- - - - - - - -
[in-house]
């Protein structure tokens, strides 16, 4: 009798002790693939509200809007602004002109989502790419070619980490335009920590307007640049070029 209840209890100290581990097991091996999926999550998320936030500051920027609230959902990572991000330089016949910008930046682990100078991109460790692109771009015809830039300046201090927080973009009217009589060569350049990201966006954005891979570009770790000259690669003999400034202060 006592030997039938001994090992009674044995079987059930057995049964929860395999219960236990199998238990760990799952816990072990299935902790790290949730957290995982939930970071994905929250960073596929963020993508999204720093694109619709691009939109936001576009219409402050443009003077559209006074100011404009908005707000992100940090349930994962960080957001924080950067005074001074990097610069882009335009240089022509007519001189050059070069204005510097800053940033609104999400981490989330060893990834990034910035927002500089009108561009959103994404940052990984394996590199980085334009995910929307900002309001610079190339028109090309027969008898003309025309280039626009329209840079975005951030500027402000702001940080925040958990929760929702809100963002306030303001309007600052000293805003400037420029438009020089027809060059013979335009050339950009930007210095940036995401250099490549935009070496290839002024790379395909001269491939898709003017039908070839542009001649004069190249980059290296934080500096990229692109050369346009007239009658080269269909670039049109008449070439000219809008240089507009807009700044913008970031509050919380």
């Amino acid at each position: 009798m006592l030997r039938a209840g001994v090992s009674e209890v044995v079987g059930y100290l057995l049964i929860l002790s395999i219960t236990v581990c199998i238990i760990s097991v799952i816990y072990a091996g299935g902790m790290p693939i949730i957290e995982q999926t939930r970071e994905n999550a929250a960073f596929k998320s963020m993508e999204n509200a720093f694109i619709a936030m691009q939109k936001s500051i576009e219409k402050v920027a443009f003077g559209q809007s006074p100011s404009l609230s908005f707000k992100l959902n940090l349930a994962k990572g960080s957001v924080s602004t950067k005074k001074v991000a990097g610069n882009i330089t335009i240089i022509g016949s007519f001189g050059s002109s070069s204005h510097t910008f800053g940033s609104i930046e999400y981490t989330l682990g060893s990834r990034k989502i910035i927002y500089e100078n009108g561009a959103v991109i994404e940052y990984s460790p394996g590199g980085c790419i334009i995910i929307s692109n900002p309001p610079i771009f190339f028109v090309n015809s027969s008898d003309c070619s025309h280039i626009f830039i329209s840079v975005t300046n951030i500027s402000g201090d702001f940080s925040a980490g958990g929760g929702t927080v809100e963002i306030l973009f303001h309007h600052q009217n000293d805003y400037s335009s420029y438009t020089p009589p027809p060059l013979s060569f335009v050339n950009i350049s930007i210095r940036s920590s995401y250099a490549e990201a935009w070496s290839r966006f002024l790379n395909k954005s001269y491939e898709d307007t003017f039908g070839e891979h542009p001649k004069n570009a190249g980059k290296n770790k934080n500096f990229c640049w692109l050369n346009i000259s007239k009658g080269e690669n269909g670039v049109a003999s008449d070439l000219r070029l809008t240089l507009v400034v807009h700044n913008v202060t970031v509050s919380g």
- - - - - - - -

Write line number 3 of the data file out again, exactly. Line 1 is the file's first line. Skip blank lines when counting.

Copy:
């Amino acid at each position: 009798m006592l030997r039938a209840g001994v090992s009674e209890v044995v079987g059930y100290l057995l049964i929860l002790s395999i219960t236990v581990c199998i238990i760990s097991v799952i816990y072990a091996g299935g902790m790290p693939i949730i957290e995982q999926t939930r970071e994905n999550a929250a960073f596929k998320s963020m993508e999204n509200a720093f694109i619709a936030m691009q939109k936001s500051i576009e219409k402050v920027a443009f003077g559209q809007s006074p100011s404009l609230s908005f707000k992100l959902n940090l349930a994962k990572g960080s957001v924080s602004t950067k005074k001074v991000a990097g610069n882009i330089t335009i240089i022509g016949s007519f001189g050059s002109s070069s204005h510097t910008f800053g940033s609104i930046e999400y981490t989330l682990g060893s990834r990034k989502i910035i927002y500089e100078n009108g561009a959103v991109i994404e940052y990984s460790p394996g590199g980085c790419i334009i995910i929307s692109n900002p309001p610079i771009f190339f028109v090309n015809s027969s008898d003309c070619s025309h280039i626009f830039i329209s840079v975005t300046n951030i500027s402000g201090d702001f940080s925040a980490g958990g929760g929702t927080v809100e963002i306030l973009f303001h309007h600052q009217n000293d805003y400037s335009s420029y438009t020089p009589p027809p060059l013979s060569f335009v050339n950009i350049s930007i210095r940036s920590s995401y250099a490549e990201a935009w070496s290839r966006f002024l790379n395909k954005s001269y491939e898709d307007t003017f039908g070839e891979h542009p001649k004069n570009a190249g980059k290296n770790k934080n500096f990229c640049w692109l050369n346009i000259s007239k009658g080269e690669n269909g670039v049109a003999s008449d070439l000219r070029l809008t240089l507009v400034v807009h700044n913008v202060t970031v509050s919380g």